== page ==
Adding collector...
Collector added successfully.
collector successfully added to Audit Vault

remember the following information for use in avctl
Collector name (collname): OSAUD_Collector

Example 2-4 shows how to add the OSAUD collector to Oracle Audit Vault on Microsoft Windows for the event log and XML audit trail. You must include the -orclhome orclhome parameter to specify the location of the source database. Use slashes (/) instead of backslashes (\) for the Microsoft Windows path. If you want to use backslashes, enclose the path in double quotation marks. For example:

-orclhome "c:\oracle\product\10.3.0\db_1"

Example 2-4 Adding the OSAUD Collector to Oracle Audit Vault on Microsoft Windows

avorcldb add_collector -srcname hr_db 
                         -agentname agent1 
                         -colltype OSAUD 
                         -orclhome c:/oracle/product/10.3.0/db_1

source hr_db verified for Windows Event Log Audit Collector collector 
Adding collector... 
Collector added sucessfully. 
collector successfully added to Audit Vault 

remember the following information for use in avctl
Collector name (collname): OSAUD_Collector

Example 2-5 shows how to add the DBAUD collector to Oracle Audit Vault.

Example 2-5 Adding the DBAUD Collector to Oracle Audit Vault

avorcldb add_collector -srcname hr_db 
                         -agentname agent1 -colltype DBAUD

source hr_db verified for Aud$/FGA_LOG$ Audit Collector collector
Adding collector...
Collector added successfully.
collector successfully added to Audit Vault

remember the following information for use in avctl
Collector name (collname): DBAUD_Collector

Example 2-6 shows how to add the REDO collector to Oracle Audit Vault. Note that you must supply the -av argument for this collector type.

Example 2-6 Adding the REDO Collector to Oracle Audit Vault

avorcldb add_collector -srcname hr_db 
                         -agentname agent1 
                         -colltype REDO
                         -orclhome hrdb.example.com:1521:orcl

source hr_db verified for REDO Log Audit Collector collector
Adding collector...
Collector added successfully.
collector successfully added to Audit Vault

remember the following information for use in avctl
Collector name (collname): REDO_Collector
initializing REDO Collector
setting up APPLY process on Audit Vault server
setting up CAPTURE process on source database

Note:

If the REDO collector does not initialize, the APPLY process on the Audit Vault Server and CAPTURE process on the source database cannot start. This problem happens if the source user account does not have the correct privileges. Ensure that you ran the zarsspriv.sql script, described in Section 2.3.1.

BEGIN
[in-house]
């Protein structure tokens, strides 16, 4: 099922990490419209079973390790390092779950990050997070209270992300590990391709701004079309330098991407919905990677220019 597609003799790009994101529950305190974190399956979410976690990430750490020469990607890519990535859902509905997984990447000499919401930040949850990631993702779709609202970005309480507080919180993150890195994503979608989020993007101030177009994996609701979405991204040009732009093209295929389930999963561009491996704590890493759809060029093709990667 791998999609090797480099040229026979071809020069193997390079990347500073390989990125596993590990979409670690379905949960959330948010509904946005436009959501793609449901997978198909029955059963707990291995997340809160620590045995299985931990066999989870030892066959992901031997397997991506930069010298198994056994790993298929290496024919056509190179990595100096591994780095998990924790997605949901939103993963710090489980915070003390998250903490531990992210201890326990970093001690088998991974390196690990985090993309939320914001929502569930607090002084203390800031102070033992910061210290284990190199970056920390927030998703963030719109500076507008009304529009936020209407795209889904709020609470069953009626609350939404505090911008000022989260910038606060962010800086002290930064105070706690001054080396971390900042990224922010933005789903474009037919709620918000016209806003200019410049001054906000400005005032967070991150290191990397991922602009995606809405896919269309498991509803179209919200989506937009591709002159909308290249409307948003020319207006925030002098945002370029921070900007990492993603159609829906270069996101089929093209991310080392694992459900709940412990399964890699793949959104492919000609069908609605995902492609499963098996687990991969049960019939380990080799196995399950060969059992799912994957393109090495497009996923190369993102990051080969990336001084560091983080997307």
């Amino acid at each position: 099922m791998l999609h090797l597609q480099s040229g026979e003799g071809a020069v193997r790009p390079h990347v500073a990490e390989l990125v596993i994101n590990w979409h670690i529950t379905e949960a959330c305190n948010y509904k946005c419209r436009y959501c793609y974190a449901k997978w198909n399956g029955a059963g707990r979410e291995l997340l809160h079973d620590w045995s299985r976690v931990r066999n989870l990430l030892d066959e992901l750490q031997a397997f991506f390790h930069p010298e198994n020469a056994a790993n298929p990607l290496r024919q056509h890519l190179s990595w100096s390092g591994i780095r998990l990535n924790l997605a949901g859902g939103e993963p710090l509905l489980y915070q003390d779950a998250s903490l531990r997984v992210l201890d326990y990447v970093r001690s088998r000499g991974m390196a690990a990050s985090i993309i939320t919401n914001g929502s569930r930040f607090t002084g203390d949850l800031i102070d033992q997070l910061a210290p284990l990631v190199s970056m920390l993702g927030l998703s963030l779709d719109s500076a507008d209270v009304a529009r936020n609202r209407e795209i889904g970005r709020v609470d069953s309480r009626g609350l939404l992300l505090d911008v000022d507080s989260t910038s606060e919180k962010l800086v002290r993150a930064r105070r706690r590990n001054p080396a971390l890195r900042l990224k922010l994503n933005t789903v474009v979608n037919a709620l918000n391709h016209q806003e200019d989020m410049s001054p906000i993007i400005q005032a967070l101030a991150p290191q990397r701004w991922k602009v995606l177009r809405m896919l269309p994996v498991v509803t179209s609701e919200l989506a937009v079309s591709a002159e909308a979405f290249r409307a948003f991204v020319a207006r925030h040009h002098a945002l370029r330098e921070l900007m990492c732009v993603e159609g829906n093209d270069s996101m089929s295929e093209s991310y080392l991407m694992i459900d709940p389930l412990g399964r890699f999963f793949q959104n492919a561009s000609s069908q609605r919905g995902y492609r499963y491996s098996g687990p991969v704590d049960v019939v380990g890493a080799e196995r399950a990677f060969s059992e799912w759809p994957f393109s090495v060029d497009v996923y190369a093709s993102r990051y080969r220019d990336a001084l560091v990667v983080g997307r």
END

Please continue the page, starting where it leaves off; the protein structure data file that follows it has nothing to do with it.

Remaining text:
2.3.5 Step 5: Enable the Audit Vault Agent to Run the Oracle Database Collectors

You are now ready to add the collection agent credentials to the Oracle source database. This process adds the source user credentials to the wallet, creates a database alias in the wallet for the source user, and verifies the connection to the source using the wallet. This way, the Audit Vault collection agent can run the Oracle Database collectors. You must complete this step so that the collectors can start properly.

To enable to Audit Vault agent to run the Oracle Database collectors:

  1. Access the shell or command prompt for the Audit Vault collection agent.

    • UNIX: If necessary, set the environment variables, as described in Section 2.2.3.

    • Microsoft Windows: Go to the collection agent ORACLE_HOME\bin directory.

  2. Use the avorcldb setup command to add the collection agent credentials.

    For example:

    avorcldb setup -srcname hr_db
    
    Enter Source user name: srcuser_ora
    Enter Source password: password
    
    adding credentials for user srcuser_ora for connection [SRCDB1]
    Credential stored successfully.
    updated tnsnames.ora with alias [SRCDB1] to source database
    verifying SRCDB1 connection using wallet
    

    In this example:

    • -srcname: Enter the name of the source database that you plan to use.

    • Source user name and Source password prompts: Enter the source database user name and password that you created in Section 2.3.1.

    See Section 9.9 for detailed information about the avorcldb setup command.

This step completes the registration for the Oracle source database and its collectors. Next, you must start the collection agents and collectors. See Section 2.7 and Section 2.8 for more information.

2.4 Registering Microsoft SQL Server Database Sources and Collector

This section contains:

2.4.1 Step 1: Download the Microsoft SQL Server JDBC Driver